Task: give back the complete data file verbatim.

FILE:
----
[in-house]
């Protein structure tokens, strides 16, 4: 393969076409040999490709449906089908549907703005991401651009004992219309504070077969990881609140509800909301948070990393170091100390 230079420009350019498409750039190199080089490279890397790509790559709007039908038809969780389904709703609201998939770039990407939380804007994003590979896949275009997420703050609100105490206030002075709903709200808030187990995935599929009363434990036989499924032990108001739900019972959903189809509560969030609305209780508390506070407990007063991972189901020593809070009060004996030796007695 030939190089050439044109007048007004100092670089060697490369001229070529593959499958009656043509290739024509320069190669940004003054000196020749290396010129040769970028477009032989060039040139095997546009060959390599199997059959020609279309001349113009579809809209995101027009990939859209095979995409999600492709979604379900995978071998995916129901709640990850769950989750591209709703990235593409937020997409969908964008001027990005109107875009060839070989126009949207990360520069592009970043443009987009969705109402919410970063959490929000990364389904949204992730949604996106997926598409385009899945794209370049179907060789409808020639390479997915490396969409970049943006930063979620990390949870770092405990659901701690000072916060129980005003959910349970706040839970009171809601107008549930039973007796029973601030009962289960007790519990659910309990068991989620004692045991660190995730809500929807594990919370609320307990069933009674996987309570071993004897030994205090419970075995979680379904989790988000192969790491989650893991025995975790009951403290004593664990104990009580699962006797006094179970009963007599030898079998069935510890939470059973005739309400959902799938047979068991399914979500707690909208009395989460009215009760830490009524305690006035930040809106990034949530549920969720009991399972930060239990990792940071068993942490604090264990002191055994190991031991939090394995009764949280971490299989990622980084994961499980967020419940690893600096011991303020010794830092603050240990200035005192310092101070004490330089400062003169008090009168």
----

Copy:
[in-house]
């Protein structure tokens, strides 16, 4: 393969076409040999490709449906089908549907703005991401651009004992219309504070077969990881609140509800909301948070990393170091100390 230079420009350019498409750039190199080089490279890397790509790559709007039908038809969780389904709703609201998939770039990407939380804007994003590979896949275009997420703050609100105490206030002075709903709200808030187990995935599929009363434990036989499924032990108001739900019972959903189809509560969030609305209780508390506070407990007063991972189901020593809070009060004996030796007695 030939190089050439044109007048007004100092670089060697490369001229070529593959499958009656043509290739024509320069190669940004003054000196020749290396010129040769970028477009032989060039040139095997546009060959390599199997059959020609279309001349113009579809809209995101027009990939859209095979995409999600492709979604379900995978071998995916129901709640990850769950989750591209709703990235593409937020997409969908964008001027990005109107875009060839070989126009949207990360520069592009970043443009987009969705109402919410970063959490929000990364389904949204992730949604996106997926598409385009899945794209370049179907060789409808020639390479997915490396969409970049943006930063979620990390949870770092405990659901701690000072916060129980005003959910349970706040839970009171809601107008549930039973007796029973601030009962289960007790519990659910309990068991989620004692045991660190995730809500929807594990919370609320307990069933009674996987309570071993004897030994205090419970075995979680379904989790988000192969790491989650893991025995975790009951403290004593664990104990009580699962006797006094179970009963007599030898079998069935510890939470059973005739309400959902799938047979068991399914979500707690909208009395989460009215009760830490009524305690006035930040809106990034949530549920969720009991399972930060239990990792940071068993942490604090264990002191055994190991031991939090394995009764949280971490299989990622980084994961499980967020419940690893600096011991303020010794830092603050240990200035005192310092101070004490330089400062003169008090009168």